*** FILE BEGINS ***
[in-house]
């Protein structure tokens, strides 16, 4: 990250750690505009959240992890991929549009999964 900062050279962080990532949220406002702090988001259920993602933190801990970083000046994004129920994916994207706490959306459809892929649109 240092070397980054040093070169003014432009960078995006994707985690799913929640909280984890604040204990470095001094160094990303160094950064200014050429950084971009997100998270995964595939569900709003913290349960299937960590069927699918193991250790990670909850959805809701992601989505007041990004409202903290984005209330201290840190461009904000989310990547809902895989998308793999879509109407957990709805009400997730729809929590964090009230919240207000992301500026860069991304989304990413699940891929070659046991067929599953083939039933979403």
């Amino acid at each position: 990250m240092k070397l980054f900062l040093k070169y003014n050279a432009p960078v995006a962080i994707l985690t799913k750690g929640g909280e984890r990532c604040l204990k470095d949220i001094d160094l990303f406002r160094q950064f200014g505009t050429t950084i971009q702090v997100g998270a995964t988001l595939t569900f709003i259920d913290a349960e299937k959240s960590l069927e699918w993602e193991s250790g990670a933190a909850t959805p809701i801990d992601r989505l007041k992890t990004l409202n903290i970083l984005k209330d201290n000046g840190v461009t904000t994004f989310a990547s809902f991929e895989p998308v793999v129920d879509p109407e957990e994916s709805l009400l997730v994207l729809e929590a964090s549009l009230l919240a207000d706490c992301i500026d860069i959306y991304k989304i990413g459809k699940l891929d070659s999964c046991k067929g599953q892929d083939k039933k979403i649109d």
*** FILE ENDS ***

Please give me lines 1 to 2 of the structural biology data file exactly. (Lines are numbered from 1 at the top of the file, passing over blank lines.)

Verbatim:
[in-house]
């Protein structure tokens, strides 16, 4: 990250750690505009959240992890991929549009999964 900062050279962080990532949220406002702090988001259920993602933190801990970083000046994004129920994916994207706490959306459809892929649109 240092070397980054040093070169003014432009960078995006994707985690799913929640909280984890604040204990470095001094160094990303160094950064200014050429950084971009997100998270995964595939569900709003913290349960299937960590069927699918193991250790990670909850959805809701992601989505007041990004409202903290984005209330201290840190461009904000989310990547809902895989998308793999879509109407957990709805009400997730729809929590964090009230919240207000992301500026860069991304989304990413699940891929070659046991067929599953083939039933979403």